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Southern Historical Society Papers, Volume 32. (ed. Reverend J. William Jones) 3 1 Browse Search
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Southern Historical Society Papers, Volume 32. (ed. Reverend J. William Jones), Confederate States' flags. (search)
h Virginia, captured in cavalry engagement near Beverley Ford, June, 1863, by General Judson Kilpatrick, U. S. A. Ninth Virginia Infantry, captured July 3, 1863, at Gettysburg, by Private John E. Clopp, Company F, 71st Pennsylvania. Ninth Virginia Infantry, captured at Sailor's creek, April 6, 1865, by Corporal J. F. Benjamin, Company M (Harris), Volunteer Cavalry, 1st Brigade, 3d Division, Major-General Custer commanding. Sixth Virginia Infantry, captured July 30, 1864, by Corporal Franklin Hogan, Company A, 45th Pennsylvania Volunteers. Twelfth Virginia Infantry, captured in the battle of Sailor's creek, April 6, 1865, by First Lieutenant James H. Gibbon, Company C, 2d New York (Harris Light) Volunteer Cavalry, 1st Brigade, 3d Division. Fifth Virginia Cavalry, captured at Aldie, Va., June 17, 1863, by 1st Massachusetts Cavalry. Eighteenth Virginia Volunteers, time and place of capture not given. Twenty-fifth Virginia Volunteers, time and place of capture not giv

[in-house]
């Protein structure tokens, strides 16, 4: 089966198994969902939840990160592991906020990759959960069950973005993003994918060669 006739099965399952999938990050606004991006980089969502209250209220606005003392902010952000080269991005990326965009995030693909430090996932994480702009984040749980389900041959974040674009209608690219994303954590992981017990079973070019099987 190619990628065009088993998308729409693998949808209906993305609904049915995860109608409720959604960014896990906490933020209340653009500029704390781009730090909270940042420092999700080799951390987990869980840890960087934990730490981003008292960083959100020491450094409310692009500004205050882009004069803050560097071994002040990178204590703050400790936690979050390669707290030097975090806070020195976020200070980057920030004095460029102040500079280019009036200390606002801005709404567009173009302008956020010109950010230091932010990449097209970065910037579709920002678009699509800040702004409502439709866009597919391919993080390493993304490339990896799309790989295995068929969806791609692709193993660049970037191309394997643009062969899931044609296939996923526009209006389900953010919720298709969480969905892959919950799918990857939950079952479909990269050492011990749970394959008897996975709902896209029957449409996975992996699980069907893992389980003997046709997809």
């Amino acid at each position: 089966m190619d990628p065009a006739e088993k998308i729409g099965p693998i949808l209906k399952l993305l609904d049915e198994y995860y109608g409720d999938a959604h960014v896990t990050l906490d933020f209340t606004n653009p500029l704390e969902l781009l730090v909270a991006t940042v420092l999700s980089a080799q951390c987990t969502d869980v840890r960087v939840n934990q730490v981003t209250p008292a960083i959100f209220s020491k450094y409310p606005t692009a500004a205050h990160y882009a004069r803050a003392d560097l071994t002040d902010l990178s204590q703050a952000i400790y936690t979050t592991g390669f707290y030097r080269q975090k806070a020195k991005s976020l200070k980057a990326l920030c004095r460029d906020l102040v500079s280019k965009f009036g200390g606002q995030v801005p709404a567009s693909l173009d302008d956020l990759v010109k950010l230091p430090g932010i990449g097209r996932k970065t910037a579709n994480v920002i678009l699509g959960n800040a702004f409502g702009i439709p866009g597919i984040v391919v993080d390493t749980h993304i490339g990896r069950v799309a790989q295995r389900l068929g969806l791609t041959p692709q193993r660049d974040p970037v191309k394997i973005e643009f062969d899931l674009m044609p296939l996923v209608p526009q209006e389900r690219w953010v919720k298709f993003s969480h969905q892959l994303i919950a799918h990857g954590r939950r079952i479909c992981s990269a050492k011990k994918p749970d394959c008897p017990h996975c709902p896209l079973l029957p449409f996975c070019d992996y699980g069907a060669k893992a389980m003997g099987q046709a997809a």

Southern Historical Society Papers, Volume 32. (ed. Reverend J. William Jones), chapter 1.45 (search)
Only kindly admiration was expressed for gallant Scotchmen who died there. Nor is it expected of their descendants, our fellow citizens of to-day, as proof of present loyalty, that they shall condemn the action of their fathers. With General Frank Nash our kinsfolk went to death at Germantown, in the long ago. With Mad Anthony Wayne they went to that desperate bayonet charge at Stony Point; with Jethro Sumner at Eutaw Springs; with Morgan and Greene; with Davie, Davidson and Graham; with Hogan at Charleston-wherever duty called or danger was to be dared they were to be found until the end of that long struggle which ended successfully for them. Well, the swift years flew by, and in 1861 our State, whose behest we were ever taught is paramount to all, again summoned her sons to repel invasion and to uphold the right of self-government—and it cannot be too often or too strongly emphasized that they fought only to resist invasion and to vindicate the right of self-government—and in